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Choosing The Right Sound

Choosing The Right Sound For The Stage


Keyboards are extremely versatile instruments and are used in most genres of rock music, this is due to their extensive sound catalog and abilities to manipulate sound. When first starting out on the keys it can seem daunting with the amount of sound options and buttons it may feel like you are operating a spaceship and not playing an instrument. With the right understanding of the keyboard and its functions through this guide you will be one step closer to becoming more confident on the keys.

One of the first things to wrap your head around when starting out on the keys, especially in a rock band, is the different sounds. Having an understanding of how and when to use certain sounds (patches) is crucial to any keyboardist's journey. How you play on a piano patch is not going to be the same way you play on an organ patch or even a synth patch. The following will give insight into the differences between popular types of keyboards, keyboard patches and when they are used.




Grand pianos and upright pianos get their sound by hammers striking strings when a key is pressed down. They have a range of 88 keys which equates to just over 7 octaves, this gives the player a lot of room to be creative. Pianos also have weighted keys this means the keys are heavy to push down however this yields more dynamic control. Most stage keyboards do not offer the weighted key action or the range but they are able to emulate the classic and timeless sound. Pianos are utilized in most genres of rock music. Home sweet home by motley crüe and locomotive breath by Jethro Tull are both songs that use pianos. 


Electric piano 


The electric piano has hammers that strike reeds or tines to create sound when a key is pushed down. Electric pianos can offer dynamic action depending on how hard the key is pushed down. The two most popular brands of electric pianos are Rhodes and Wurlitzer. Electric piano patches are widely used in funk, rock and jazz music being used in songs such as Goodbye stranger by supertramp and I Am The Walrus by The Beatles. 




The Clavinet was created in the 60s. The sound is created by strings being pushed down by rubber hammers against metal. Songs such as Superstition by Stevie Wonder and Love Will Keep Us Together by Captain and Tennille use the clavinet.  




The electric organ has become one of the most popular keyboard sounds in rock music. The electric organ was created to be less expensive and smaller than the traditional pipe organs for churches. The electric organ was then used by musicians playing rock, jazz and blues music, the two most popular organs were the hammond organ and the vox continental. Organs have drawbars which can create an endless amount of sounds, the organ can sound harsh and gritty like a distorted guitar which is featured in songs like Highway Star by Deep Purple or organs can sound bright like in Karn Evil 9 1st Impression Part 2 by Emerson Lake and Palmer. 




Synthesizers are a kind of electronic keyboard that relies on the manipulation of sound waves. There are a few basic sound waves like sine, sawtooth, square, triangle and pulse, each of these soundwaves will create a different sound. In addition to the unique sound waves there are other ways to change the sound with functions like attack, cut off, delay, resonance, reverb and more.  Some synths are monophonic which means that only one note can be produced at a time while others are polyphonic which means that more than one note can be produced at the same time. Songs like Frankenstein by The Edgar Winter Group and Sweet Dreams by Eurythmics.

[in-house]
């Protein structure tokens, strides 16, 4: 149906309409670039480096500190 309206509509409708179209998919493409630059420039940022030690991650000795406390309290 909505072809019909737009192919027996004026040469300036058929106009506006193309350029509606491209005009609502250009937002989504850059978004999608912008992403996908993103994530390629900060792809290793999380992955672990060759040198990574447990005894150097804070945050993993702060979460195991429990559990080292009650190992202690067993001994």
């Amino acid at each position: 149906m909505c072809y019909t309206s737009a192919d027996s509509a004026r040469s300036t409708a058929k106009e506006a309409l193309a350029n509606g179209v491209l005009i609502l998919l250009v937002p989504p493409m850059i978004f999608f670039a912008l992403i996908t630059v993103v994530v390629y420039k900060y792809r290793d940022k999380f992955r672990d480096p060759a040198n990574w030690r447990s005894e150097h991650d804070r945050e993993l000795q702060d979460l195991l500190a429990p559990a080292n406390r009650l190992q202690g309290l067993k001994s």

Pad patches are a great addition to any keyboardist's repertoire, they are great to use to fill out space and make any song sound full. They offer a sustaining sound that takes up a lot of space which means that keyboardists have to be aware of the action of these patches and may have to adjust how they play. Songs like Radio Ga Ga by Queen and Here I Go Again by Whitesnake use pads. 




There are many songs in rock music that utilize traditional string instruments that you would typically find in an orchestra. Some bands like The Beatles and Deep Purple have played with the help of an actual orchestra, in other cases the keyboardist would use a string patch to emulate the sound of a string ensemble. When using a string patch on the keys you will have to adjust the way that you play because most string patches will respond differently, playing too many notes at the same time will sound muddy. Songs like Mr Blue Sky by Electric Light Orchestra and Ain't No Sunshine by Bill Withers use strings. 


Brass/ Woodwind 


Similar to the strings patches most keyboards can also produce sounds that emulate brass and woodwind instruments. Cryin’ by Aerosmith and Nights In White Satin by The Moody Blues use brass and woodwind sounds. 


Other functions of the keyboard


Sustain pedal 


Most keyboardists use what is called a sustain pedal. The function of the sustain pedal is to prolong the notes that are being pressed down. The proper use of the sustain pedal can take the song to the next level however it can also make the song sound muddy if not used wisely. The use of the sustain pedal does not work well with certain keyboard patches. The piano patch is the beat patch to use a sustain pedal with and it's best to refrain from using too much sustain with patches that already have a sustaining quality to them.




Most keyboards do not have the full 88 key range that a traditional piano has, instead they have a transpose function. This lets the keyboardist switch the range of keys higher or lower by octaves or semi-tones. This can be handy when playing songs that fall beyond the natural range of the keyboard.  



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